Local Catholics celebrate new pope
By Emily McFarlan Miller firstname.lastname@example.org March 13, 2013 6:08PM
Updated: April 15, 2013 11:31AM
The Rev. Christopher Kuhn was visiting an eighth-grade classroom Wednesday afternoon at St. Mary Grade School in Elgin when the principal came on the loudspeaker: There was white smoke. There was a new pope.
Remembering that moment, Kuhn’s voice was excited, even hours later.
The teacher brought up the scene in St. Peter’s Square at the Vatican on a computer screen, and after a few minutes, Kuhn excused himself, the church bells singing as he walked back to the rectory to watch the scene unfold with staff at St. Mary Church of Elgin.
“We all waited with expectation, watching EWTN (the global Catholic TV network), and there he was: the cardinal from Argentina,” he said.
Kuhn was one among many Fox Valley Catholics who celebrated the election Wednesday of Cardinal Jorge Mario Bergoglio, the archbishop of Buenos Aires, as pope.
Bergoglio, who has taken the name Pope Francis I, is the first pope from the church’s Jesuit order and the first pope from the Americas. His election comes after another first: Pope Benedict XVI’s decision to step down as pontiff.
It is not just an important moment for Catholics, according to Bishop David J. Malloy of the Diocese of Rockford, which includes both the Elgin and Aurora areas. The “awesome” responsibility trusted to the new pope “truly affects all people of the world,” Malloy said.
But Kuhn said he especially was expecting “a very happy reception among all our Spanish-speaking Elgin residents.”
“How can they not be happy? I’m happy having a fellow American, in a sense we’re all American — North, Central and South American,” he said.
South American pope
The fact Pope Francis I is from South America is a “big deal” to the students and their families at St. Joseph Catholic School in Elgin, according to Principal Rafael Villagomez. Probably 99 percent of students at the school are Hispanic, Villagomez said.
“It definitely signifies the reality of where we’re going — even here in America, Hispanics becoming the biggest minority. It’s a sign of the times, having a pope who represents a big part of the world.”
And the Rev. Michael Miller of St. Therese of Jesus Parish in Aurora agreed his many Hispanic parishioners will “probably be proud that someone is from Argentina, from Latin America.”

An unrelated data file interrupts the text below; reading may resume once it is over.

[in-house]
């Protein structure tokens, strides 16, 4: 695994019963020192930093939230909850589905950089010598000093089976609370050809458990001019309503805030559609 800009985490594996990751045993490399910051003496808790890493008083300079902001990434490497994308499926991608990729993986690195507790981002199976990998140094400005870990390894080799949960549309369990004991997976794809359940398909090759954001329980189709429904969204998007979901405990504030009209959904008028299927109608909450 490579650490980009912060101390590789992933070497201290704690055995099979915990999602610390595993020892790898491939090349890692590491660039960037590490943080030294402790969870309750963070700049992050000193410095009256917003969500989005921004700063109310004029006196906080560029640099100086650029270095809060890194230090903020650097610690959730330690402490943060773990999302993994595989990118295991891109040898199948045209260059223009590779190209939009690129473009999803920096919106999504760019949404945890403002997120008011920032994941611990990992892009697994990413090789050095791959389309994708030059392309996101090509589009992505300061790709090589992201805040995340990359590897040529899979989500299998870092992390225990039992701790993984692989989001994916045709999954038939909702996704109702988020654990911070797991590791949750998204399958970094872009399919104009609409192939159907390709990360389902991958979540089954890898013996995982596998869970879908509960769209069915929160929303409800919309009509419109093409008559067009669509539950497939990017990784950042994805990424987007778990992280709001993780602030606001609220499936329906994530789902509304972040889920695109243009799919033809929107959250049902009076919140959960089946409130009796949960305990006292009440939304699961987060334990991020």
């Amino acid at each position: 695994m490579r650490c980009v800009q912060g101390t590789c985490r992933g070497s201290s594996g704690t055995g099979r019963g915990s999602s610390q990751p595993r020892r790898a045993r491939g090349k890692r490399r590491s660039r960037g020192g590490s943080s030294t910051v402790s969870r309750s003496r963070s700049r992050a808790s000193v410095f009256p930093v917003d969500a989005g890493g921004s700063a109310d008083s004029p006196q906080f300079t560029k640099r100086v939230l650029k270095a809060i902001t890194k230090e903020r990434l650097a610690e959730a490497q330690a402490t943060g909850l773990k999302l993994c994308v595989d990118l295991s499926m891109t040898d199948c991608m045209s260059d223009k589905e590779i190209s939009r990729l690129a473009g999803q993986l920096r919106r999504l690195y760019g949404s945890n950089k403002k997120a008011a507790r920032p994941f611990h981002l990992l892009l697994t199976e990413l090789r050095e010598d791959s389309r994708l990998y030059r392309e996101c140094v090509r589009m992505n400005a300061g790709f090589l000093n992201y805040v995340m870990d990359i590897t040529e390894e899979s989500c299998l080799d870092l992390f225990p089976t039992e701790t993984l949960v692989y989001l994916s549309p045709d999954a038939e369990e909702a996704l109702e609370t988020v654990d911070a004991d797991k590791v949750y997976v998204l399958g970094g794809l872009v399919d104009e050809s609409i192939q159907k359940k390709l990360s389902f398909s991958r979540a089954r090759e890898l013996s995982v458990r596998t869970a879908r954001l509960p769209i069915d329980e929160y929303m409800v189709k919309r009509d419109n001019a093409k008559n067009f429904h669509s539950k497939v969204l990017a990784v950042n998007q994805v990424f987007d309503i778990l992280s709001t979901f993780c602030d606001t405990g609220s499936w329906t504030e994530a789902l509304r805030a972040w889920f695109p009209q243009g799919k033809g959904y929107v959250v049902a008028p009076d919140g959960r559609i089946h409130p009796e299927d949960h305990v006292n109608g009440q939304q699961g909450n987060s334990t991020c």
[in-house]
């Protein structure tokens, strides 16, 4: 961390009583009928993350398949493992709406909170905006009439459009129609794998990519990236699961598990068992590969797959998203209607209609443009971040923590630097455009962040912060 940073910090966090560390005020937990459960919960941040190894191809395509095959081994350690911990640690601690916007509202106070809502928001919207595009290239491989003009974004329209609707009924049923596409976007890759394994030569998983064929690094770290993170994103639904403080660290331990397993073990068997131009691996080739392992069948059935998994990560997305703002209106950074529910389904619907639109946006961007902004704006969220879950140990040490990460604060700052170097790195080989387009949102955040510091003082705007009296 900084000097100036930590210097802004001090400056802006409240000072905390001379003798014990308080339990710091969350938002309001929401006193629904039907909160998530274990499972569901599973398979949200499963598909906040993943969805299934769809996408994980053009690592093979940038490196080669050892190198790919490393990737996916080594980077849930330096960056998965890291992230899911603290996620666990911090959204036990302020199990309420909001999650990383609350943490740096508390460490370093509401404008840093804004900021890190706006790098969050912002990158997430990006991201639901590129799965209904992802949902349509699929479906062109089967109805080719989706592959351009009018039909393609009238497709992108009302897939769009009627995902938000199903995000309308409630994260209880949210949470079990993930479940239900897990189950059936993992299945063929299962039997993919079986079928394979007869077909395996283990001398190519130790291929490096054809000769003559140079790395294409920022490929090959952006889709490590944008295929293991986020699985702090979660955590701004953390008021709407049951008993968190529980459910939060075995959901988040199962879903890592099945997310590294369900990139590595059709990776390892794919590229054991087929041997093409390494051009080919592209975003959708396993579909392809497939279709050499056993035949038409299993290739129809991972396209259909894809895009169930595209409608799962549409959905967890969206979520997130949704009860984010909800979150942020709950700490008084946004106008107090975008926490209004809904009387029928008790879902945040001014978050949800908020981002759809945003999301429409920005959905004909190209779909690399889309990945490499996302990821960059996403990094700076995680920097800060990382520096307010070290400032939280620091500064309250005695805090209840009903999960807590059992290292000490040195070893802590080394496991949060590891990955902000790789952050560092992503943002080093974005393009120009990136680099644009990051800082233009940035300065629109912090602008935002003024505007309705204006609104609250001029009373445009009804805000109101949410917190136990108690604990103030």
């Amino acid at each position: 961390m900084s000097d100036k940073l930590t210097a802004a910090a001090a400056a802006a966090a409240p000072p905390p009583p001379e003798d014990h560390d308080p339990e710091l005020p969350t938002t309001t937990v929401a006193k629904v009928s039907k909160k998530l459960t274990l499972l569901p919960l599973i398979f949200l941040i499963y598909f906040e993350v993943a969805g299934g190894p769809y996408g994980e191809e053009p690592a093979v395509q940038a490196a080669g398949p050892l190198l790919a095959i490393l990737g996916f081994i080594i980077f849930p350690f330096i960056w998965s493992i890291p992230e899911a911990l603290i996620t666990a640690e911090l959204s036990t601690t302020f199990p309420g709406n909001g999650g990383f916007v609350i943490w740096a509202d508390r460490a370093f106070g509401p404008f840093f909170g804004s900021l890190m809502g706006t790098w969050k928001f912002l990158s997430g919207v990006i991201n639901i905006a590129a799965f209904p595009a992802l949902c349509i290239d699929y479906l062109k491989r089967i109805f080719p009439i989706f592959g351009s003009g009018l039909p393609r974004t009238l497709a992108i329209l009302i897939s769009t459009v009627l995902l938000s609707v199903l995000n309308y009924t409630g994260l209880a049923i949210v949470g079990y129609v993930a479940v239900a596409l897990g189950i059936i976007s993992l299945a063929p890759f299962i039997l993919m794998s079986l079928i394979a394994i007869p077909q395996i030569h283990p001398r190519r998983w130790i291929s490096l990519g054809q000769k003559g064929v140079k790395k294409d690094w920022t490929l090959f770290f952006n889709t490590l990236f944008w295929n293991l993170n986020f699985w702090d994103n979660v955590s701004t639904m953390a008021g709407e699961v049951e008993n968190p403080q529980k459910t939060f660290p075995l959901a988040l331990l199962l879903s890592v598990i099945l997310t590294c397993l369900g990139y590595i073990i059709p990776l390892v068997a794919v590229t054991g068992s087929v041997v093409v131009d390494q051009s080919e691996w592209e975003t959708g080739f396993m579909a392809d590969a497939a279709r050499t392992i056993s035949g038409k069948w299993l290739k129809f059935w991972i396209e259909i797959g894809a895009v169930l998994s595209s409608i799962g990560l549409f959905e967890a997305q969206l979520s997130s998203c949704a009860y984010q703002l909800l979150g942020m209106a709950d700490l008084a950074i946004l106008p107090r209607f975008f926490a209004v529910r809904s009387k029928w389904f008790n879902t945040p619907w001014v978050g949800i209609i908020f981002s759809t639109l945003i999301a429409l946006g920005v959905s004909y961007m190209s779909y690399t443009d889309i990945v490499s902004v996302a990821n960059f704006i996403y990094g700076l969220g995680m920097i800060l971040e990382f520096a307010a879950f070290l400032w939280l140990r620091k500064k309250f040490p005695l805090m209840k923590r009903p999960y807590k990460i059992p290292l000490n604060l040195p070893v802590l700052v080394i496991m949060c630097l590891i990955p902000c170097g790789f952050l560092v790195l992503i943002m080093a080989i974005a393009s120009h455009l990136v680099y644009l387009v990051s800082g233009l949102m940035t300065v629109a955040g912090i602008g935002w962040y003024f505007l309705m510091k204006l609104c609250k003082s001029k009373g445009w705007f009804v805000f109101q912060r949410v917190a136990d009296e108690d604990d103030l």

“It’s one of theirs. He’ll understand their reality,” Miller said.
But at the same time, he said, “Life goes on as normal.”
Students at St. Joseph were leaving school just as Pope Francis I’s election was announced, Villagomez said, and they have Thursday and Friday off school while teachers attend a conference in Springfield.
That means those students likely will see a lot of the press coverage about the new pope over the next two days, the principal said. Teachers, too, likely will find out as much as possible about him to add to their lessons next week.
Electing the pope also has been a “great teachable moment” at All Saints Catholic Academy in Naperville, according to Principal Sandy Reneha.
The school has been studying the election process, Reneha said. It had a “conclave” Saturday with its junior high students, attired in full red robes like the cardinals.
“They got educated about each of the candidates, none of which were from Argentina, interestingly. I don’t think anyone saw that coming,” she said.
And even before the announcement, Villagomez said, “the kids — no matter how young they are — they still feel a sense of something big is going on and people are paying attention to us.”
“It’s a fresh start — a new beginning. They get to see the process and how it works.”
Malloy said during a brief press conference Wednesday afternoon he was “pleased and joyful” with the election of Pope Francis I, a choice he called a “great surprise guided by the Holy Spirit.”
The bishop drew attention not only to the new pontiff’s roots in Argentina but also in the Jesuit order.
He may have taken the name Francis from St. Francis of Assisi, “one of the most attractive figures in the history of the church,” Malloy said. Or he may have taken it from fellow Jesuit, Francis Xavier, “a tremendous missionary.” And maybe that would be the image he would bring to the church, he said.
He called the new pope “a man who has lived and exuded humility,” even riding his bike or public transportation to work in Argentina.
The Rev. Dennis Lewandowski, pastor of Holy Spirit Catholic Community in southeast Naperville, also noted, “He certainly seems to be a man of compassion who will be of service to the oppressed and downtrodden.”
Malloy also addressed concerns facing the church and the new pope, including attendance at Mass declining, young people drifting away from the church, and a “tremendous wave of secularization that’s going on throughout the world right now.”
But Argentina also has seen “tremendous cultural change” in recent years, the bishop said, and those are issues “the Holy Father has confronted as we are confronting them here.”
And, Lewandowski said, “I really kind of expect him to be a real transformational leader for our church,” a very different pontiff than his predecessor, the pope emeritus.
“I think maybe he will bring a freshness and a newness that Benedict was trying to get out.”
Staff writers Kalyn Belsha and Susan Frick Carlman also contributed to this report.